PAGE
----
After his girlfriend is killed in a brutal attack, former boxer and paramedic Jan (Milan Ondrík) falls into profound despair. Exploring themes of guilt, masculinity and justice, boxing-inflect crime film from Slovakian director Peter Bebjak shows much promise, but fails to coalesce into a coherent vision.
After a promising first act, Shadowplay falls into the trap that a lot of gritty crime dramas do in using handheld, close up camera work and dingy lighting as a substitute for intimacy lacking elsewhere. It’s not a problem with the performances: Ondrík as the lead brings depth and pathos to a protagonist who on paper is pretty unlikeable, while Michal (Hynek Cermák) fills out the thankless best friend-mentor role admirably.
The procedural crime element of the script moves along well enough too, with Vladimír Javorský giving good beleaguered Euro cop as Detective Dvorák, especially with a second act wrinkle that adds a complication to his attempts to nail Eva’s (Dominika Zeleníková) killer. No, there’s something deeper at play that feels off, a cruelty to the film that never resolves into redemption or understanding. Robert (Jan Jankovský) is truly horrible as Eva’s killer, his face a contorted mask of malice and vicioucness. But that’s all he is: there’s no attempt at humanity behind that mask or any dimension beyond the horrid object of hatred that he represents for Jan.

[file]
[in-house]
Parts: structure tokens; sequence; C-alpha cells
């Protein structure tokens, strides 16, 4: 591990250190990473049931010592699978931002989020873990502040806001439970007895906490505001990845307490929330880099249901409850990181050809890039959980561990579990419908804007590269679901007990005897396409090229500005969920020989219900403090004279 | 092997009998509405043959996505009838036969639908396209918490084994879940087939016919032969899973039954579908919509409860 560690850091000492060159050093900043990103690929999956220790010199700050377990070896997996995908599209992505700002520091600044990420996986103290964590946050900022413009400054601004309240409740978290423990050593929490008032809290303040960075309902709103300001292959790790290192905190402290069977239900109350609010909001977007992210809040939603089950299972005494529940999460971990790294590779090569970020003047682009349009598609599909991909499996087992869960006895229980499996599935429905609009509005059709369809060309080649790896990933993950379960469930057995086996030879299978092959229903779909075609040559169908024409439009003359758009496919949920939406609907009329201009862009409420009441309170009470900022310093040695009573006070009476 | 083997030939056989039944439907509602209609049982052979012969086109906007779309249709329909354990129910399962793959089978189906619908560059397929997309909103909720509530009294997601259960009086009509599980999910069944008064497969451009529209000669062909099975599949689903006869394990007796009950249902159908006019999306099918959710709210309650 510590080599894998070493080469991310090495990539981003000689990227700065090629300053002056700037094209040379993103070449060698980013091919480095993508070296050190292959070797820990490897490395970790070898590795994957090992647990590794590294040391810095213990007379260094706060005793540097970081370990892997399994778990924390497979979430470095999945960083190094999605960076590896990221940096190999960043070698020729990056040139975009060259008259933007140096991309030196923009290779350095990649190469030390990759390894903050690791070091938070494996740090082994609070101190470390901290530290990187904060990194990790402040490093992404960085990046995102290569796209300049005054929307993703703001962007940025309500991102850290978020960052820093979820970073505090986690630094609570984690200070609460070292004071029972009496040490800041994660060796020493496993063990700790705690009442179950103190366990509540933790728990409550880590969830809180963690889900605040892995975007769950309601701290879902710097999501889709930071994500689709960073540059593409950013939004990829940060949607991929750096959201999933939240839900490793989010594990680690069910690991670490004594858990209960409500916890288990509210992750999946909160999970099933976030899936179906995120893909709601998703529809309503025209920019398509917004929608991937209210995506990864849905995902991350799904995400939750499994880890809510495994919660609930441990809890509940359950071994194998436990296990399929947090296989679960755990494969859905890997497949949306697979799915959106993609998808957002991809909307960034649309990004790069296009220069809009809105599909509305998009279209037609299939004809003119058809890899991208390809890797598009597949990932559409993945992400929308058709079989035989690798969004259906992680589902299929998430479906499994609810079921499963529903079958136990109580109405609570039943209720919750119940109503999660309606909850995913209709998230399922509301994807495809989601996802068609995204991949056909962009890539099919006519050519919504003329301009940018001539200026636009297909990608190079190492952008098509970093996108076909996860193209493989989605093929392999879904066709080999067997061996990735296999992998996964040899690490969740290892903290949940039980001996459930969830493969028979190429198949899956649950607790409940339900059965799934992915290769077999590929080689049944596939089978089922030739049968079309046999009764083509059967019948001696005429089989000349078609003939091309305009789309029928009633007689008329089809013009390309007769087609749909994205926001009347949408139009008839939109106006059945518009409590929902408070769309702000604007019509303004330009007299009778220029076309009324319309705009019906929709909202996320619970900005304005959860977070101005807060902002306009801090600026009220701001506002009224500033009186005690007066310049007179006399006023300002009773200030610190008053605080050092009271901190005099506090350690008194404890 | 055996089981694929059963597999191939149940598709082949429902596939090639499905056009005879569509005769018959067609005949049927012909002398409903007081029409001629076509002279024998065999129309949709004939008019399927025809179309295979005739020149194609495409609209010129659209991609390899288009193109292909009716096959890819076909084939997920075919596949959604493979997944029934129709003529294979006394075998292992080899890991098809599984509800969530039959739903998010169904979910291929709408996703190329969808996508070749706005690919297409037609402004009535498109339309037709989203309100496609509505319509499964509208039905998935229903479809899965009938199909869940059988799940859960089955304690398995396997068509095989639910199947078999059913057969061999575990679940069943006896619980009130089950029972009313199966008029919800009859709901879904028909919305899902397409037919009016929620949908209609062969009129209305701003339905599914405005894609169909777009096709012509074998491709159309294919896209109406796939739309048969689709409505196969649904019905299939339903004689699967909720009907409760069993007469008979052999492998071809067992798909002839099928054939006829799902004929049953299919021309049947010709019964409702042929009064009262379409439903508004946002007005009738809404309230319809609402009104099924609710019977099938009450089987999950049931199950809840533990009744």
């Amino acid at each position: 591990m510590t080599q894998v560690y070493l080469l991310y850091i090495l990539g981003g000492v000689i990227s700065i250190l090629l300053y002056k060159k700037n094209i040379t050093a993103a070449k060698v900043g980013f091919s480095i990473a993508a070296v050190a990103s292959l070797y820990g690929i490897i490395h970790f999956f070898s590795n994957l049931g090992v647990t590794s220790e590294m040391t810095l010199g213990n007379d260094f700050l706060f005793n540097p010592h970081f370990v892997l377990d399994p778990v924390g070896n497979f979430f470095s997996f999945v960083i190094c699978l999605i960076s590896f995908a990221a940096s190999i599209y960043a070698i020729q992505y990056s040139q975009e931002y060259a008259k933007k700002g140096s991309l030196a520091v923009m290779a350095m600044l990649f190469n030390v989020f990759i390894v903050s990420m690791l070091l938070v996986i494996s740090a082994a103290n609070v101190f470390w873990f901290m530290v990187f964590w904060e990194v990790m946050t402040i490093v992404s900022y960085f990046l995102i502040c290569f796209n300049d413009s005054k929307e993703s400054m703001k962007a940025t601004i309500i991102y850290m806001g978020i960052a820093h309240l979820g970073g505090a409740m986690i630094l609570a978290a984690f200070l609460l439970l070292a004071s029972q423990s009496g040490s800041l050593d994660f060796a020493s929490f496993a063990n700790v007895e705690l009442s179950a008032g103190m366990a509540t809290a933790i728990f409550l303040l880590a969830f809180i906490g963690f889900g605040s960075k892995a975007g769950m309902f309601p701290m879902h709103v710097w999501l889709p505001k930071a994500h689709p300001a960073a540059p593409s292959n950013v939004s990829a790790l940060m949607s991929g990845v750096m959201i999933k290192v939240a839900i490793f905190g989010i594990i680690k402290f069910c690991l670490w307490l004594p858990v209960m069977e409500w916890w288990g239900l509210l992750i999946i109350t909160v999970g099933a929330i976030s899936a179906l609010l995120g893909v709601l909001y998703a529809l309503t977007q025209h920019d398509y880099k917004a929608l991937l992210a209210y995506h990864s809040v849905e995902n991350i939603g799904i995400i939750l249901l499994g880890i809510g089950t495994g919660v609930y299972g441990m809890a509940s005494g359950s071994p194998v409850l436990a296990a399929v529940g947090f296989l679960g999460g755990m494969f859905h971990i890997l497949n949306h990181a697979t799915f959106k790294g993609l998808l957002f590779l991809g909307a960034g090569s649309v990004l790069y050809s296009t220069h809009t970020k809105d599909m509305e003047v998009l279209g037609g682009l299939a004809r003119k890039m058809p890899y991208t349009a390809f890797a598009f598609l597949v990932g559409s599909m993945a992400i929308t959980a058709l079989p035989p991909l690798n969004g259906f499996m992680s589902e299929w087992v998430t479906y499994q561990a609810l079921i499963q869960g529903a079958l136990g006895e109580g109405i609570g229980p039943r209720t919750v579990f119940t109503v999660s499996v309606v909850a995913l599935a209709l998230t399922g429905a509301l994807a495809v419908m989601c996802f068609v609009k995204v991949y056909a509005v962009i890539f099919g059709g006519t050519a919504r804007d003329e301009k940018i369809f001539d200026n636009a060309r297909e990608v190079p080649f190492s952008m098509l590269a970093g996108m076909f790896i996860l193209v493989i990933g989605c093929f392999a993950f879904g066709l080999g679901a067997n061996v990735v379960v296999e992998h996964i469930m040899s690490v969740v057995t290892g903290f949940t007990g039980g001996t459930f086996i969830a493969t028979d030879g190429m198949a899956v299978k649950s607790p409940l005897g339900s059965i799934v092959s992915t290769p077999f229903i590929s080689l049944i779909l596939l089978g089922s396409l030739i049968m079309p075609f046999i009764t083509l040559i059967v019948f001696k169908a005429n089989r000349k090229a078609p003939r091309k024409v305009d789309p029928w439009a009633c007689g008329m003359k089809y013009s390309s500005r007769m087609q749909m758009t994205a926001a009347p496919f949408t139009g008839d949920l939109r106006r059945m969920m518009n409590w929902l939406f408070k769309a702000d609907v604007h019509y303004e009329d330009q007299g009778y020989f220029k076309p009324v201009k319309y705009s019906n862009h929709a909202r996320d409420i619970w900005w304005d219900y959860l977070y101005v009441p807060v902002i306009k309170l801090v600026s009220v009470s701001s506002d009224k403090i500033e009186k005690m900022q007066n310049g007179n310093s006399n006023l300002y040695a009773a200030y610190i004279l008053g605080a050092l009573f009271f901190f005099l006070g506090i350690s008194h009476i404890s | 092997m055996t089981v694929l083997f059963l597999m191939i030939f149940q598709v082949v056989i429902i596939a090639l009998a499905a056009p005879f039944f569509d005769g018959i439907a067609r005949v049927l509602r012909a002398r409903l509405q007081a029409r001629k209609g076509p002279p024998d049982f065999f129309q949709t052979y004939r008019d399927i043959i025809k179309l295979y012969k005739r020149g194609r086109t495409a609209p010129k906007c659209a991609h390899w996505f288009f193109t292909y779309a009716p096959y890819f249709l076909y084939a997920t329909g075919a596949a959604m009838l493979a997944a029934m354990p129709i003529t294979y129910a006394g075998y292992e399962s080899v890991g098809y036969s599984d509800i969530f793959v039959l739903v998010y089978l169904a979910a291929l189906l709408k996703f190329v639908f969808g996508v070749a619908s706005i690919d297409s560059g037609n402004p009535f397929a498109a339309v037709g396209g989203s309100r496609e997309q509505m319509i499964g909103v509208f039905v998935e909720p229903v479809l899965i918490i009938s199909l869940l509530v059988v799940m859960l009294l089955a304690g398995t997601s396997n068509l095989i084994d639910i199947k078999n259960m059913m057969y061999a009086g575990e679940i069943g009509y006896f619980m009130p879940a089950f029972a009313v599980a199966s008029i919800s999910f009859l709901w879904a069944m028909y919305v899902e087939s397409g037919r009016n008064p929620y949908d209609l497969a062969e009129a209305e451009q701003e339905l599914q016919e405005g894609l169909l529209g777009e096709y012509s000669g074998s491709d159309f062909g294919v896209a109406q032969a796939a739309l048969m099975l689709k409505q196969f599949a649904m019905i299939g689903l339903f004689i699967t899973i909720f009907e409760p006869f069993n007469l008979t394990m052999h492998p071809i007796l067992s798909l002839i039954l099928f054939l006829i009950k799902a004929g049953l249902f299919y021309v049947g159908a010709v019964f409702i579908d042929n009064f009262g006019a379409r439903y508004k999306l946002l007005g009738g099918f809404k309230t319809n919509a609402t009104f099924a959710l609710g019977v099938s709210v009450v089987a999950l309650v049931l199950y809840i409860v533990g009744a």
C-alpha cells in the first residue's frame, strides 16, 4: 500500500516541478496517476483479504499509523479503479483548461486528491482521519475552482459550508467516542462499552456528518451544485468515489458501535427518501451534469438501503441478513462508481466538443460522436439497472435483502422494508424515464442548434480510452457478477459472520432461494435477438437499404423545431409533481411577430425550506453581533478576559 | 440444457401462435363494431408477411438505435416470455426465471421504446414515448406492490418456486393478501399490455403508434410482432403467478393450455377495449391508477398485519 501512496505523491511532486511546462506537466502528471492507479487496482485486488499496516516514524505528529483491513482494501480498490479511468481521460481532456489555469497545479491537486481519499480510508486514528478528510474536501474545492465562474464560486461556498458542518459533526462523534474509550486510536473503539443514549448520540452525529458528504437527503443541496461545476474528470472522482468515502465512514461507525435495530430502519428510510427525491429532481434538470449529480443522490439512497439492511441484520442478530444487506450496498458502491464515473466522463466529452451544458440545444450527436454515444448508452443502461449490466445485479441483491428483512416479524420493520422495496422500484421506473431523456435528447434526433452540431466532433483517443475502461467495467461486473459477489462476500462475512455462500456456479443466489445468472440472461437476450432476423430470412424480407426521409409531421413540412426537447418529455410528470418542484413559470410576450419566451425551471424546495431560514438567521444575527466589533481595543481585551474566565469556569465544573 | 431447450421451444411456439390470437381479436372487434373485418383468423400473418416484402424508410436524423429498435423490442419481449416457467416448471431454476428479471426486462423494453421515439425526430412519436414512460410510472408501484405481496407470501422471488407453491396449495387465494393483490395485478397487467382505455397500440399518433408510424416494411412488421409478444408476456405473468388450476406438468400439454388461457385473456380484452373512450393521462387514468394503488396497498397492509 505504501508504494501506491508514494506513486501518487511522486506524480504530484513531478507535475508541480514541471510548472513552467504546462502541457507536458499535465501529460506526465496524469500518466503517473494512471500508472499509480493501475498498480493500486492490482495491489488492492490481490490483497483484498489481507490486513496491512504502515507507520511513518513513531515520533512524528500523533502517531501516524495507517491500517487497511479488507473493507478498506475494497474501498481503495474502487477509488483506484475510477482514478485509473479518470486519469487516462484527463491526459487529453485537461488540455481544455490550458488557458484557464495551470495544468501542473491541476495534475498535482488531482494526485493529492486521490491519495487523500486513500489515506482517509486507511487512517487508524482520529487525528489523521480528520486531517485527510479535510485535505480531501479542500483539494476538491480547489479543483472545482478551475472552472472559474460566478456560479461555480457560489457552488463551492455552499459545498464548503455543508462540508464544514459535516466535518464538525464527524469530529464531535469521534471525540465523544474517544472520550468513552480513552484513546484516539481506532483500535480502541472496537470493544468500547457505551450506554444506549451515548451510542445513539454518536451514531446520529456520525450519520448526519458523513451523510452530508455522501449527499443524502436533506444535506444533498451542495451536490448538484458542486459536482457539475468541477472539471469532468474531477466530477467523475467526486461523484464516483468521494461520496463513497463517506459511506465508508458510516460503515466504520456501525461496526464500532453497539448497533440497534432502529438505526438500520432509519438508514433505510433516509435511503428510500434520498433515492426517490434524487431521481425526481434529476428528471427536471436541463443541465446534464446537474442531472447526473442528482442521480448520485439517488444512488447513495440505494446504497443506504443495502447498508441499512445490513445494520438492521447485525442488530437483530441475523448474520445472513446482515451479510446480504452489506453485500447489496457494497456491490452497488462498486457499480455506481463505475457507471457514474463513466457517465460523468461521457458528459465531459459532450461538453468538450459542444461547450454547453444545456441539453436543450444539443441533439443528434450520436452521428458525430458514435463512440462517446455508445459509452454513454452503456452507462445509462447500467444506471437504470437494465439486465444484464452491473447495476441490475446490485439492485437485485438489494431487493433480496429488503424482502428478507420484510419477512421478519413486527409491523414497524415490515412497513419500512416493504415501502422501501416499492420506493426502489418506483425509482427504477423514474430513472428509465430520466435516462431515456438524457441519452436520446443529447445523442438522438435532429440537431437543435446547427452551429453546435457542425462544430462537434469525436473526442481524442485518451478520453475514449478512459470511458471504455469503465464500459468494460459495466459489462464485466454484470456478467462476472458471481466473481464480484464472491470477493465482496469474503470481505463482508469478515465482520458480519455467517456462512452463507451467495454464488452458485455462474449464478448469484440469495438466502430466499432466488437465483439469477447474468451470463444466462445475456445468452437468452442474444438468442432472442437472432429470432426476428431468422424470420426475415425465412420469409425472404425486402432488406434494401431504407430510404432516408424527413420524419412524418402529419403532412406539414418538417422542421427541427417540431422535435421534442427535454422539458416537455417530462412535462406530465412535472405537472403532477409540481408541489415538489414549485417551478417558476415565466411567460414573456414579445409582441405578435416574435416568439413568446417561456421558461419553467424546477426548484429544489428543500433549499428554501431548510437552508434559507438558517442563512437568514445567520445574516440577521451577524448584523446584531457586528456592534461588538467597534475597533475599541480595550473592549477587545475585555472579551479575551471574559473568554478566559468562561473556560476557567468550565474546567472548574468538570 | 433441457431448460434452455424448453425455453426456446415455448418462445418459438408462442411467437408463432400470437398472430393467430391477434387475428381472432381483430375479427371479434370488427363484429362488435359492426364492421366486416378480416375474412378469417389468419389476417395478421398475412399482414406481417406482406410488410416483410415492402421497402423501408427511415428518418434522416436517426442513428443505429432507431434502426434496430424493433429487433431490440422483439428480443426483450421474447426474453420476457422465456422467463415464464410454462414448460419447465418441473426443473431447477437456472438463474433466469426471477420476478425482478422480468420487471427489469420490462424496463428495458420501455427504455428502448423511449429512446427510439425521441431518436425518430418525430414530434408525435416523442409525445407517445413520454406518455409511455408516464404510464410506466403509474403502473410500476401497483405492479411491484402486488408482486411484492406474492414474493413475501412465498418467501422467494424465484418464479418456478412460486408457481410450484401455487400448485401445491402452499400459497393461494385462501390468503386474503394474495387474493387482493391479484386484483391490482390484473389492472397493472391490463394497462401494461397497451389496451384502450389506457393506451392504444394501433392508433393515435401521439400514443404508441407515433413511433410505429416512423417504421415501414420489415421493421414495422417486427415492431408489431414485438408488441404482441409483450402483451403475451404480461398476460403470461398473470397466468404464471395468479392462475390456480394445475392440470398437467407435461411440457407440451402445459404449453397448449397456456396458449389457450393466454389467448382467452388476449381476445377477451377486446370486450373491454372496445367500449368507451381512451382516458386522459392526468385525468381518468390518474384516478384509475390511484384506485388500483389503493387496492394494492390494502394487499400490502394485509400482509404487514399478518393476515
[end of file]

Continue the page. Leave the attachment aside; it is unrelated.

Shadowplay’s women – the two there are to speak of – are by far the script’s most underwritten elements. Though the film starts out fairly strongly, alarm bells ring when it’s clear that not only is Eva’s sole function the old dying to motivate the male protagonist cliché, but she is also going to die in the most gratuitously violent way possible. Isn’t it enough that she is run over and left bleeding and quivering on the street? Does she really need to be abducted and then smashed to pieces inside a van on the motorway? Greta (Leona Sklenickova) provides a potential love interest and protégé for Michal, but disappears in and out of the script too often to make much of an impact.
Bebjak’s film is far from bad and its three-tiered narrative is often compelling, buoyed by fine performances. But its treatment of women and shallow exploration of its themes sadly bring down its initial promise. All this would be easier to forgive if the film had something meaningful to say about toxic masculinity and violence, but sadly in the end, Shadowplay just doesn’t go the distance.